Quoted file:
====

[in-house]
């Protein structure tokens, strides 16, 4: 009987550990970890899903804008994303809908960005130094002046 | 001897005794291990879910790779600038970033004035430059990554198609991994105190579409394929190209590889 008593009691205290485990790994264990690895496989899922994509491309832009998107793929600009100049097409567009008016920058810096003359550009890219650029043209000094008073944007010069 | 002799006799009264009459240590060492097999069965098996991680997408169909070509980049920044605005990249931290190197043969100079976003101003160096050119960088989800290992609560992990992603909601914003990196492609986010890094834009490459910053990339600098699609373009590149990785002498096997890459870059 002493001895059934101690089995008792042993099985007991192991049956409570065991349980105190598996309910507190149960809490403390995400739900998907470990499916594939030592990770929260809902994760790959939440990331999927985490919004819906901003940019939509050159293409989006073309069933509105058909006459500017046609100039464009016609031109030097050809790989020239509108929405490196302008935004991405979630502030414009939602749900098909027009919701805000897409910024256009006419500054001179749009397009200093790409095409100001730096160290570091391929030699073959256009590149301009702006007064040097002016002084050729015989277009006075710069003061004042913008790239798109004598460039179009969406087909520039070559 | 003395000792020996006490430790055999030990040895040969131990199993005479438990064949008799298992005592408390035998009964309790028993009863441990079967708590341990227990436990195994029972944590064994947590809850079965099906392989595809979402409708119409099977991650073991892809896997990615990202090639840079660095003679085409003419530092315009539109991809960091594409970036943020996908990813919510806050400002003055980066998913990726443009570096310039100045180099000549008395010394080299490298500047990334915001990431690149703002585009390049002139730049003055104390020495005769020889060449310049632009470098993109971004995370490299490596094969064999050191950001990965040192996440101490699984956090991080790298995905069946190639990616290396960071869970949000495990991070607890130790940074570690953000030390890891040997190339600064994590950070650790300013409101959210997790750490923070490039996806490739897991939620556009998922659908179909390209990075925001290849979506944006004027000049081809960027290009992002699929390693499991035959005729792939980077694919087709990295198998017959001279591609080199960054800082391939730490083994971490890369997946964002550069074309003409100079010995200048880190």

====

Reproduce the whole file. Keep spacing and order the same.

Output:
[in-house]
């Protein structure tokens, strides 16, 4: 009987550990970890899903804008994303809908960005130094002046 | 001897005794291990879910790779600038970033004035430059990554198609991994105190579409394929190209590889 008593009691205290485990790994264990690895496989899922994509491309832009998107793929600009100049097409567009008016920058810096003359550009890219650029043209000094008073944007010069 | 002799006799009264009459240590060492097999069965098996991680997408169909070509980049920044605005990249931290190197043969100079976003101003160096050119960088989800290992609560992990992603909601914003990196492609986010890094834009490459910053990339600098699609373009590149990785002498096997890459870059 002493001895059934101690089995008792042993099985007991192991049956409570065991349980105190598996309910507190149960809490403390995400739900998907470990499916594939030592990770929260809902994760790959939440990331999927985490919004819906901003940019939509050159293409989006073309069933509105058909006459500017046609100039464009016609031109030097050809790989020239509108929405490196302008935004991405979630502030414009939602749900098909027009919701805000897409910024256009006419500054001179749009397009200093790409095409100001730096160290570091391929030699073959256009590149301009702006007064040097002016002084050729015989277009006075710069003061004042913008790239798109004598460039179009969406087909520039070559 | 003395000792020996006490430790055999030990040895040969131990199993005479438990064949008799298992005592408390035998009964309790028993009863441990079967708590341990227990436990195994029972944590064994947590809850079965099906392989595809979402409708119409099977991650073991892809896997990615990202090639840079660095003679085409003419530092315009539109991809960091594409970036943020996908990813919510806050400002003055980066998913990726443009570096310039100045180099000549008395010394080299490298500047990334915001990431690149703002585009390049002139730049003055104390020495005769020889060449310049632009470098993109971004995370490299490596094969064999050191950001990965040192996440101490699984956090991080790298995905069946190639990616290396960071869970949000495990991070607890130790940074570690953000030390890891040997190339600064994590950070650790300013409101959210997790750490923070490039996806490739897991939620556009998922659908179909390209990075925001290849979506944006004027000049081809960027290009992002699929390693499991035959005729792939980077694919087709990295198998017959001279591609080199960054800082391939730490083994971490890369997946964002550069074309003409100079010995200048880190």